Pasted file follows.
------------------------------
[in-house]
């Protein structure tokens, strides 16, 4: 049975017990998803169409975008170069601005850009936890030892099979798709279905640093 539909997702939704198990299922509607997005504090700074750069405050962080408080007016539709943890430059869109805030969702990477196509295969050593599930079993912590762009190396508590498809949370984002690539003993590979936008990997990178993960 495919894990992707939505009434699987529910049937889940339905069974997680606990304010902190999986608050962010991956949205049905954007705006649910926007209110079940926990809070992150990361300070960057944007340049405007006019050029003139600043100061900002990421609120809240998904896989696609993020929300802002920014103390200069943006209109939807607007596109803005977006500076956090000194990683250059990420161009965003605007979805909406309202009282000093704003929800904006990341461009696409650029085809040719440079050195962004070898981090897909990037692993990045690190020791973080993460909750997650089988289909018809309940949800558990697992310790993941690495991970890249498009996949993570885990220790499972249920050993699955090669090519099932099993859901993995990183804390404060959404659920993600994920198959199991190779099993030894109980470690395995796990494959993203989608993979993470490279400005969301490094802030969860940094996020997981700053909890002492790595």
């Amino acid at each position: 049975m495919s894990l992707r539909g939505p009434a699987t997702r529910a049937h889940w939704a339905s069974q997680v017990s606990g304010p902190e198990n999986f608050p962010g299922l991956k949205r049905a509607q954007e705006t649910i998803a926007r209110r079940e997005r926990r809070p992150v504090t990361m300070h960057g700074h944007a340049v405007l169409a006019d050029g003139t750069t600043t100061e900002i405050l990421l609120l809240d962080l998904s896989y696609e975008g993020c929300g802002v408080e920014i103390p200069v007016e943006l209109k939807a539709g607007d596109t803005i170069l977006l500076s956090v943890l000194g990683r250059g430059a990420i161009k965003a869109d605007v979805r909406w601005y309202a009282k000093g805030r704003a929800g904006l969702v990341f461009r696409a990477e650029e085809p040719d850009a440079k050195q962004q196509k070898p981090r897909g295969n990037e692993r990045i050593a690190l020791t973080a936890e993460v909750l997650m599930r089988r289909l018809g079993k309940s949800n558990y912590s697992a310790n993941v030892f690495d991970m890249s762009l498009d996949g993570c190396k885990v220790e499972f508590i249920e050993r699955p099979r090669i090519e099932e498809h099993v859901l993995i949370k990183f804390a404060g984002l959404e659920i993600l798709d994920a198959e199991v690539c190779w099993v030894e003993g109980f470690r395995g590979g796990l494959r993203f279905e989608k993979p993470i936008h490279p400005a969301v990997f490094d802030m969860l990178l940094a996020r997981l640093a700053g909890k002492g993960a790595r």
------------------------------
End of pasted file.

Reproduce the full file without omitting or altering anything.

[in-house]
């Protein structure tokens, strides 16, 4: 049975017990998803169409975008170069601005850009936890030892099979798709279905640093 539909997702939704198990299922509607997005504090700074750069405050962080408080007016539709943890430059869109805030969702990477196509295969050593599930079993912590762009190396508590498809949370984002690539003993590979936008990997990178993960 495919894990992707939505009434699987529910049937889940339905069974997680606990304010902190999986608050962010991956949205049905954007705006649910926007209110079940926990809070992150990361300070960057944007340049405007006019050029003139600043100061900002990421609120809240998904896989696609993020929300802002920014103390200069943006209109939807607007596109803005977006500076956090000194990683250059990420161009965003605007979805909406309202009282000093704003929800904006990341461009696409650029085809040719440079050195962004070898981090897909990037692993990045690190020791973080993460909750997650089988289909018809309940949800558990697992310790993941690495991970890249498009996949993570885990220790499972249920050993699955090669090519099932099993859901993995990183804390404060959404659920993600994920198959199991190779099993030894109980470690395995796990494959993203989608993979993470490279400005969301490094802030969860940094996020997981700053909890002492790595």
């Amino acid at each position: 049975m495919s894990l992707r539909g939505p009434a699987t997702r529910a049937h889940w939704a339905s069974q997680v017990s606990g304010p902190e198990n999986f608050p962010g299922l991956k949205r049905a509607q954007e705006t649910i998803a926007r209110r079940e997005r926990r809070p992150v504090t990361m300070h960057g700074h944007a340049v405007l169409a006019d050029g003139t750069t600043t100061e900002i405050l990421l609120l809240d962080l998904s896989y696609e975008g993020c929300g802002v408080e920014i103390p200069v007016e943006l209109k939807a539709g607007d596109t803005i170069l977006l500076s956090v943890l000194g990683r250059g430059a990420i161009k965003a869109d605007v979805r909406w601005y309202a009282k000093g805030r704003a929800g904006l969702v990341f461009r696409a990477e650029e085809p040719d850009a440079k050195q962004q196509k070898p981090r897909g295969n990037e692993r990045i050593a690190l020791t973080a936890e993460v909750l997650m599930r089988r289909l018809g079993k309940s949800n558990y912590s697992a310790n993941v030892f690495d991970m890249s762009l498009d996949g993570c190396k885990v220790e499972f508590i249920e050993r699955p099979r090669i090519e099932e498809h099993v859901l993995i949370k990183f804390a404060g984002l959404e659920i993600l798709d994920a198959e199991v690539c190779w099993v030894e003993g109980f470690r395995g590979g796990l494959r993203f279905e989608k993979p993470i936008h490279p400005a969301v990997f490094d802030m969860l990178l940094a996020r997981l640093a700053g909890k002492g993960a790595r």